Professor George Paxinos’ opinion piece about love: Sydney Morning Herald
This Valentines Day, as on all that have gone before it, lovers will exchange cards with hearts on them. But all the Valentines Day stationery and emojis depicting hearts instead of brains to signify love perpetuate a fallacy from long, long ago.
It began with the Egyptians of the 3rd millennium BC. They considered the heart to be the seat of thought, memory, will and emotion. Before burial they heedlessly discarded the brain and for millennia, pharaohs were delivered brainless to the afterlife.
The problem with the brain is that, unlike the heart, it does not flutter when lovers kiss. So without special investigation, it is impossible to infer that the brain creates the mind and emotions. Alcmaeon (circa 520-450 BC; possibly a student of Pythagoras) is credited with the discovery of the relationship between the mind and the brain. It is thought that Alcmaeon was led to his astonishing conclusion by his observation that all senses are connected to the brain through channel-like structures, which today we call nerves.
Hippocrates (460-370BC) is believed to have been influenced by Alcmaeon’s concept in expressing an amazingly modern view that can still be heard in neuroscience departments today: “Men ought to know that from the brain, and from the brain only, arise our pleasures, joys, laughter and jests, as well as our sorrows, pain, griefs and tears. Through it, in particular, we think, see, hear, and distinguish the ugly from the beautiful, the bad from the good, the pleasant from the unpleasant.”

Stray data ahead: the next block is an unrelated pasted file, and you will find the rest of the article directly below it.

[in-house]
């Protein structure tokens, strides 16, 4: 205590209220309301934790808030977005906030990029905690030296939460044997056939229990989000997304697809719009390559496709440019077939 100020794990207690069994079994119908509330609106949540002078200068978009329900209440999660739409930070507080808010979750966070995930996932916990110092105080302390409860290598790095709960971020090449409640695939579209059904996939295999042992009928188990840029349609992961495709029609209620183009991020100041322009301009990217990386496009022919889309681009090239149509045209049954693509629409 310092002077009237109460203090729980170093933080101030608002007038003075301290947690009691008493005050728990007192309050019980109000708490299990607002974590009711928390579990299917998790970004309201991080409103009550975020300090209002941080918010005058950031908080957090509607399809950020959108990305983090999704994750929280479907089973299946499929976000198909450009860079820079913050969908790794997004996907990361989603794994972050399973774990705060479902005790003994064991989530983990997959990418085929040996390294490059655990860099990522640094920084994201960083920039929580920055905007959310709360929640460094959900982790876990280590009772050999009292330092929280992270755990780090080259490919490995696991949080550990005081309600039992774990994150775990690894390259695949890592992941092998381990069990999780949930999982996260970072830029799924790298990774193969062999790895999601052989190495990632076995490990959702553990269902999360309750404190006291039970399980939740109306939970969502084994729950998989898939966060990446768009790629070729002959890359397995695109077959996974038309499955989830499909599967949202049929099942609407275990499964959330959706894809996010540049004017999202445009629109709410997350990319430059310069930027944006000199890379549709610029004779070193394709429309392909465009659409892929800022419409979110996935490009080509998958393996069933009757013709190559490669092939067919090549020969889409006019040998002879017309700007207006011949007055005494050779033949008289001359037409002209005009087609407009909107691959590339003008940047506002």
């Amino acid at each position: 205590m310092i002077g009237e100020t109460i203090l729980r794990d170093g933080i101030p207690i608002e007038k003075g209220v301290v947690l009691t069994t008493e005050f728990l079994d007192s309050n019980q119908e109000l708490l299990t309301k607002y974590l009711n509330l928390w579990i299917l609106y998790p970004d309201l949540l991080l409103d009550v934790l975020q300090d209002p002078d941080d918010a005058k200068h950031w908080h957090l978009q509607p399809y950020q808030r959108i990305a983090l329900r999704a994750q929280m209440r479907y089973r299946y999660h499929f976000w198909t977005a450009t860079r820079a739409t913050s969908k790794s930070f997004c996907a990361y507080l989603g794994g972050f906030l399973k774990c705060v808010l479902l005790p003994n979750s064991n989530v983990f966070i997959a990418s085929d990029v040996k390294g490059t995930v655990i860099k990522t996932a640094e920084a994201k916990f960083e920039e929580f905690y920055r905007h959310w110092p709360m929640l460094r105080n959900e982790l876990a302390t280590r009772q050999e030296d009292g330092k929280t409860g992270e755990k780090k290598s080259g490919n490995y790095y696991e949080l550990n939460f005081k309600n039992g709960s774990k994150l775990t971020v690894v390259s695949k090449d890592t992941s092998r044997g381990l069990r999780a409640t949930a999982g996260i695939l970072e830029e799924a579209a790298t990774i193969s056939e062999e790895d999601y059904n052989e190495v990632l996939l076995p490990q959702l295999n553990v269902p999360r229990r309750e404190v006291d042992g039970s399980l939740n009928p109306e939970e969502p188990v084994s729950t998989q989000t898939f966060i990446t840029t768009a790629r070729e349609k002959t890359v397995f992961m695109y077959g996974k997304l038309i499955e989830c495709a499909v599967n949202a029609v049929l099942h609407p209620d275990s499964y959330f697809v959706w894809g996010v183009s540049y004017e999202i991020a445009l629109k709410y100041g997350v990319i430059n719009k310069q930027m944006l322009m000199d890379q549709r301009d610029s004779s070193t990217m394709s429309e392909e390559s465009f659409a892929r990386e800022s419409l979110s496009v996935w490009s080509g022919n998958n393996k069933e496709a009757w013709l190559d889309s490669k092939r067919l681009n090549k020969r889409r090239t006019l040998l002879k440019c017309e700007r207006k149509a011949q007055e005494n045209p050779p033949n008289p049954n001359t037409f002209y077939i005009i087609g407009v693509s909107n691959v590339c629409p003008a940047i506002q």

After Hippocrates, things went downhill for the brain for a while. Plato (429-347 BC) confused matters by attributing the emotional soul to the heart.
The worst blowcame from Aristotle (384-322 BC), who was Plato’s student. He attributed to the brain the pedestrian function of cooling the blood, but placed the seat of the soul in the heart. Then Galen (130-201 AD), physician to the Roman emperor Marcus Aurelius, proposed that the psychic pneuma (mind) resided in the ventricles of the brain and, via the nerves, was in receipt of sensory information and controlled the muscles.
Modern science has not only rejected the heart as the seat of love, but is making progress in identifying specific structure in the brain involved in the erotic, cognitive, emotional and behavioural components of love.
In the first major work on this, Andreas Bartels and Semir Zeki, of University College London, in 2000 studied the brain activity of subjects who were deeply in love via functional MRI, while the subjects viewed pictures of their partners (compared to viewing friends of similar age and sex). The caudate/putamen — the area receiving dopamine and involved with reward, the medial insula and the anterior cingulate were activated, while the amygdala – the area involved in fear — was deactivated.
Cardiac transplant surgeons inadvertently delivered the coup de grace to the cardiocentric theory of love. Heart transplant recipients do not fall in love with the wives of the dead donors (cinema not withstanding). This proves that wherever else love may reside, clearly it is not in the heart.
The idea that love comes from the brain rather than the heart is now as well established as the idea of anthropogenic global warming. That is, beyond doubt.
It is time, therefore, that the fallacious cardiocentric theory of love be abandoned and lovers on Valentines Day exchange cartoons of the organ really responsible for their emotion – the brain – the shape of which is every bit as beautiful as the heart.
George Paxinos AO is NHMRC Senior Principal Research Fellow with Neuroscience Research Australia.